The elements of the search framework are few but powerful, and they facilitate the search process from beginning to end for users who find themselves in need of alternative pathways to information when site navigation proves insufficient.
The search framework is comprised of the Quick Search, Search Results, Advanced Search, Filters, and Pagination design patterns. Unlike many patterns, however, these patterns can subdivide into multiple types depending on the purpose and scope of the solutions they address.
Quick Search is frequently nothing more than a simple input field with an adjacent button for submitting search queries, placed on the page where it can be found quickly and easily. But it’s also frequently more complicated, and there are quite a few factors to consider when designing one.
Figure 4.1 Cancer.gov’s Quick Search implementation is representative of the most typical form of the design pattern.
Most important is to understand why users jump to Quick Search in the first place: this insight should serve as the basis for all subsequent search-related design decisions. As we’ve already discussed, users don’t rely on search simply because they are search-dominant people, but rather because some content lends itself to search very well, or because a site otherwise lacks a user’s trigger words. To put this in context, consider the difference between sites such as Amazon.com and Cancer.gov.
Amazon has one of the best on-site search capabilities on the web. But surprisingly, the reason it works so well is the same reason that search may not work so well on your site.
Amazon’s vast collection of books, CDs, DVDs, and videos make up what we call uniquely-identified content, which users easily search for simply by entering specific information—which they frequently already know. That is, people identify books by title and author, and they identify CDs by artist, title, and song titles. Almost every time a shopper looks for a specific book or a CD on Amazon, she types in one of these identifiers.
For instance, when a book shopper in UIE’s study entered Sum of All Fears, Amazon returned seven different editions of the Tom Clancy book. Amazon didn’t suggest any other books containing the words sum or fear in the title—just seven editions of that single book.
When users search for uniquely-identified content and the users know what those identifiers are, then search works very precisely. In a UIE study conducted with thirty-five online shoppers, the search returned useful results ninety-nine percent of the time for CDs and videos.
But this process of searching for uniquely-identified content is the exception to the rule. In most cases, users are looking for content for which they don’t already know the name. Consider the behaviors most likely put in practice on these four sites:
- Amazon.com contains mostly uniquely-identified content, and users are very likely to know (and therefore search by) a product’s name, or some reasonable facsimile.
- BestBuy.com contains mostly uniquely-identified content, but because electronic equipment often features meaningless model numbers, users are less likely to know or search for these products by their exact names (like Mitsubishi WD-65735) and therefore more likely to search by category or product type (such as hi-def television).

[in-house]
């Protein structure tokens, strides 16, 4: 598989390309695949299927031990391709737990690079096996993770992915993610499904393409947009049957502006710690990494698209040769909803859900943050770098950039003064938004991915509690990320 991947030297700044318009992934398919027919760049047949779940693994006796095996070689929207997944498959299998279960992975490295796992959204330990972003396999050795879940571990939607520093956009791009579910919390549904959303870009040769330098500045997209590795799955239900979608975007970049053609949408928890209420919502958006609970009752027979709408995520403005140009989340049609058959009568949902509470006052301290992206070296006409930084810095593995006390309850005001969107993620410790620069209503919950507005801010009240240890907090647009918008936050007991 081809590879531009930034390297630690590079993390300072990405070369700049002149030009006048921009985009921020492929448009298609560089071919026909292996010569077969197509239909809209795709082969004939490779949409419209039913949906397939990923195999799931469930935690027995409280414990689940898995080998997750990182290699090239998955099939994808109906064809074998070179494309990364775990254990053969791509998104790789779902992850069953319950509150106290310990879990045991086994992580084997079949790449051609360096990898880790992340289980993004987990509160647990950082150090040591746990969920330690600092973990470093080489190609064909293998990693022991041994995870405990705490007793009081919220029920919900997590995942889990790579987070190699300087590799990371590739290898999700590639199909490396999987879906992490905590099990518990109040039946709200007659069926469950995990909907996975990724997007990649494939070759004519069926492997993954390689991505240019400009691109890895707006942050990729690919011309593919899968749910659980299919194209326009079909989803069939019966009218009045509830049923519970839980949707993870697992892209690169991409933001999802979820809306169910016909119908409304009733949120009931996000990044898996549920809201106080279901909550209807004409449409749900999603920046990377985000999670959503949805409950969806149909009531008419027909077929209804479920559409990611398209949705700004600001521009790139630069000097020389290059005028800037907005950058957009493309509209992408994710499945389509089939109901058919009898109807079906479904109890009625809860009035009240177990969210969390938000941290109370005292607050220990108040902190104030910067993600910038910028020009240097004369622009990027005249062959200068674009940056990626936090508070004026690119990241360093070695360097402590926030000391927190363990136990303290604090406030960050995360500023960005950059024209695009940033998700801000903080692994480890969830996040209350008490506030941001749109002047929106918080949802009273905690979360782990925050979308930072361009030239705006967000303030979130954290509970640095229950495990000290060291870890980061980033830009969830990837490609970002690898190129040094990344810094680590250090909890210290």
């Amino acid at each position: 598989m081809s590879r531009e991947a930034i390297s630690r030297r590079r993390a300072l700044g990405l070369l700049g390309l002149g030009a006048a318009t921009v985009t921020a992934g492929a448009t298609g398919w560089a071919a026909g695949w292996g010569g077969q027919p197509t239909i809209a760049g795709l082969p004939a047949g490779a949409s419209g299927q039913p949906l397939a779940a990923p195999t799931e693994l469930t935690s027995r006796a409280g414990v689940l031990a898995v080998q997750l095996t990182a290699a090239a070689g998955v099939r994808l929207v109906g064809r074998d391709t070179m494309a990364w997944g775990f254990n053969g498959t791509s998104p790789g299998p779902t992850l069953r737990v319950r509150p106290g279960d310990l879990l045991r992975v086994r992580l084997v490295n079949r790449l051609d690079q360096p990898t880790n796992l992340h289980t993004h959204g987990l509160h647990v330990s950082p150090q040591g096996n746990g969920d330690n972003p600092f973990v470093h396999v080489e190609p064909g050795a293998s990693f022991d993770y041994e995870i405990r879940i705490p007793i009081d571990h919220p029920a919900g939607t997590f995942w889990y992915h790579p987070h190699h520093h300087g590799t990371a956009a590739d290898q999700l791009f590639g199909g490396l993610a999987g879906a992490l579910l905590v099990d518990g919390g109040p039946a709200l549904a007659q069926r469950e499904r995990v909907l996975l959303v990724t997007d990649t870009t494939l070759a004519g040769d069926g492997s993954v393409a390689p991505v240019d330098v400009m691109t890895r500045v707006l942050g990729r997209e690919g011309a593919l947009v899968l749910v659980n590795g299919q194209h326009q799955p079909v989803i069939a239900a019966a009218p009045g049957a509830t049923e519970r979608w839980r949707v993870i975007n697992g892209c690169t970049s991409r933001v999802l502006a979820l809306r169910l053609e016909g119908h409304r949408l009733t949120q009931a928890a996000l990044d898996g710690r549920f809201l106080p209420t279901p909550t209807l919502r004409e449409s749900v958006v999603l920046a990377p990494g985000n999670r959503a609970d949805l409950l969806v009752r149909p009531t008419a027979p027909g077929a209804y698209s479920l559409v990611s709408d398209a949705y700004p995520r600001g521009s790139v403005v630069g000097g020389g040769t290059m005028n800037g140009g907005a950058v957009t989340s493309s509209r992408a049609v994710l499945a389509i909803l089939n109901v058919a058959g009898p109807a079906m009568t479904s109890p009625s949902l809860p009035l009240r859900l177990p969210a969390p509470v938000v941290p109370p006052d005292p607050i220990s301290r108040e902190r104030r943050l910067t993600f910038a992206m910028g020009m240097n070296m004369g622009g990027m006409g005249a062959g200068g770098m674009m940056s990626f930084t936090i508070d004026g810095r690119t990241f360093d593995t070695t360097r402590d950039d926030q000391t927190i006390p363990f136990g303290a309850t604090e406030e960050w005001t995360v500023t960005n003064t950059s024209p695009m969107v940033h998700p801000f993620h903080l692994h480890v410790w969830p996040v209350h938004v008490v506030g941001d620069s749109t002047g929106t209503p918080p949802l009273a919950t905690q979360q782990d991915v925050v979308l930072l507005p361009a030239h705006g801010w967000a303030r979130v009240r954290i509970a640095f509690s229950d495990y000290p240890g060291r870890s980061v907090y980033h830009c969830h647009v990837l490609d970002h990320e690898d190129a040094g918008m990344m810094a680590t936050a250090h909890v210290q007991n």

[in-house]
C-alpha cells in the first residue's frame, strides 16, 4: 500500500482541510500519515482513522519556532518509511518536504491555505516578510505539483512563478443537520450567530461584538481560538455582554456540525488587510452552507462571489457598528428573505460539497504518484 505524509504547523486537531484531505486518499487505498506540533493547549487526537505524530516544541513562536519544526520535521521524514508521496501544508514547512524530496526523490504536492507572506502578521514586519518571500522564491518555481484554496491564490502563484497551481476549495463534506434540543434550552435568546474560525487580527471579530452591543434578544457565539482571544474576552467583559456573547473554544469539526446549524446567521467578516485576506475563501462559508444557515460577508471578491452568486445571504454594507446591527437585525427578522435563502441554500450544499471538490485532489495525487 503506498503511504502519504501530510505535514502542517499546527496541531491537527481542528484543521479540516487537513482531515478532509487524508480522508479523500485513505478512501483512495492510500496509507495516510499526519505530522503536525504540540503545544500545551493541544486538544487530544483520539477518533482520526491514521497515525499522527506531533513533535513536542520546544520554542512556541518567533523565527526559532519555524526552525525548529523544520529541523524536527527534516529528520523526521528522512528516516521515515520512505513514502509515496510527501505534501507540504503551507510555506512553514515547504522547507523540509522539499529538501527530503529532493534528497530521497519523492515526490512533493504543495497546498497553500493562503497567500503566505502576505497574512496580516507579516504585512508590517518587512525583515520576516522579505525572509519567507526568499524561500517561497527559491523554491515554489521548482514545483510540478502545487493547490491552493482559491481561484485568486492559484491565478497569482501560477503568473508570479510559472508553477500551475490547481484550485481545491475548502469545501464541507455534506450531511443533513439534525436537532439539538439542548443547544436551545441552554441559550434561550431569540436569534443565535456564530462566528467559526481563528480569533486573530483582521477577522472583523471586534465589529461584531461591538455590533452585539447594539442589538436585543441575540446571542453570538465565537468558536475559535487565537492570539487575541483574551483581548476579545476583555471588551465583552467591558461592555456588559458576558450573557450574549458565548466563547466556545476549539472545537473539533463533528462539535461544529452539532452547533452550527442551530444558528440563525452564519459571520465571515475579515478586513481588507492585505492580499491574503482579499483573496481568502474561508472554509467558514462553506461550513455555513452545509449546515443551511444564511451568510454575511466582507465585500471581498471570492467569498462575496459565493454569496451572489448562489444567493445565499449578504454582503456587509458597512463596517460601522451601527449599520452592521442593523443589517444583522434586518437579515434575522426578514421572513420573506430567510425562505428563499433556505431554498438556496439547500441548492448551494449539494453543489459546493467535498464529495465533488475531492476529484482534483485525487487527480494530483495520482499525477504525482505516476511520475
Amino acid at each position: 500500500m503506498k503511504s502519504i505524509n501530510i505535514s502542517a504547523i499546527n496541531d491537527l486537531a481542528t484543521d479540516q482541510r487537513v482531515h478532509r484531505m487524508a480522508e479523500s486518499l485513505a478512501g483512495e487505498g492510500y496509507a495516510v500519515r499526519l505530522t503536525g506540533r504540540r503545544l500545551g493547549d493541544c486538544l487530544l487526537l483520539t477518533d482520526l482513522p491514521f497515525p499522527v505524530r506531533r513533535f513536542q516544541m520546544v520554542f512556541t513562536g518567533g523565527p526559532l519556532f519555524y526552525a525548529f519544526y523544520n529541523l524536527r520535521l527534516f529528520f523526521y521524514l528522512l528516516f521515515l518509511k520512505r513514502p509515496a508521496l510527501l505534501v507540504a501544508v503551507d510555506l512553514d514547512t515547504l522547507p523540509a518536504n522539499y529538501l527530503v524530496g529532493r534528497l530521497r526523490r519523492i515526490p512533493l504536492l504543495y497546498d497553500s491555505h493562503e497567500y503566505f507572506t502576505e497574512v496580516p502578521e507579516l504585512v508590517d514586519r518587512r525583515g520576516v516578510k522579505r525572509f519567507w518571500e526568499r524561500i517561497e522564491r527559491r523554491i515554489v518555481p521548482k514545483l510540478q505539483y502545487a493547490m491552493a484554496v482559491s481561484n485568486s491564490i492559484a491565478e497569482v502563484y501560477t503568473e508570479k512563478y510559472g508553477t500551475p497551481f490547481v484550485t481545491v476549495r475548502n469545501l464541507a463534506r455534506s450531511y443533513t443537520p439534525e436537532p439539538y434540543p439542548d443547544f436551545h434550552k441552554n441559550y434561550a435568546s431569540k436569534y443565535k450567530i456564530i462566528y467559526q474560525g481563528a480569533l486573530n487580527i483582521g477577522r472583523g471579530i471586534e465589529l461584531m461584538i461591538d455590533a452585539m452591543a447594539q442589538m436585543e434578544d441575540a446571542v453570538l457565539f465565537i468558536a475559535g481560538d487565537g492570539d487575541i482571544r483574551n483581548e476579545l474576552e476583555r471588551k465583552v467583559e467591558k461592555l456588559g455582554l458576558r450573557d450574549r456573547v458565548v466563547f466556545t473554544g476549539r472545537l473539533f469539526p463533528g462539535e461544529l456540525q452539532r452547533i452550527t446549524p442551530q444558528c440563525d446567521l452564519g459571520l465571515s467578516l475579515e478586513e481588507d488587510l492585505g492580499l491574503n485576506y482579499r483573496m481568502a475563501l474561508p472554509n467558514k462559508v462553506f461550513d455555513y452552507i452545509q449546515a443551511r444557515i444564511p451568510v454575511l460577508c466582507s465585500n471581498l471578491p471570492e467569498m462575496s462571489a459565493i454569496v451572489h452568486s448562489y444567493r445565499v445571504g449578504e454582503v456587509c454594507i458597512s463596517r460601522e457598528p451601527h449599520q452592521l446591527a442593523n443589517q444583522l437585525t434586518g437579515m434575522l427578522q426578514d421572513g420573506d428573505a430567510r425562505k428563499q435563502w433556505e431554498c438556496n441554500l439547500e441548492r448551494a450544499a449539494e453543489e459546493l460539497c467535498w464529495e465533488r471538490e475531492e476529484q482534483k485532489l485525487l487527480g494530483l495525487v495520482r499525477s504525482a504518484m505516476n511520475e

- Gap.com contains some uniquely-identified content, but since clothing items frequently have nonspecific names, users are very likely to search by category or product type, with occasional exceptions.
- Cancer.gov contains mostly non–uniquely identified content, and since it’s unlikely users know the names of articles on the site, users are very likely to search by topic rather than by the name of a piece of content.
On Amazon, you can search for a Harry Potter book by its title, its author, or a variety of other identifiers, but this is only true because Harry Potter–related items have identifiers. In UIE’s study, however, for non–uniquely-identified content such as toys, apparel, or pet supplies, search only worked thirty-one percent of the time. Most web content lacks these memorable identifiers, making it very difficult to produce a decent set of search results. And indeed, this is where Amazon starts to get into trouble. In addition to selling books, the site offers electronics (among a huge variety of other types of products). What terms did users in UIE’s study enter when searching for a DVD player? Well, they didn’t enter Panasonic DVD-RV31K DVD Player (Black) (the product’s actual name). They didn’t even enter Panasonic (the manufacturer). When users sought DVD players, they typed DVD player.
This is typical for non–uniquely-identified content. When looking for a pair of Frye boots, one user typed boots. Another user, looking for colored pencils, entered craft supplies. A user looking for pearl earrings typed not earrings, just the very generic jewelry.
While there are non–e-commerce sites that have uniquely-identified content, they are rare. The United States Patent and Trademark Office (PTO), for example, lets users look up trademarks by attributes such as name, trademark holder, and the attorney of record. Search for James Spool under the attorney of record, for example, and you’ll get a peek into Jared’s father’s work. But the PTO is the exception, not the rule. It is more likely that the majority of content on your site will fall into the non–uniquely-identified category.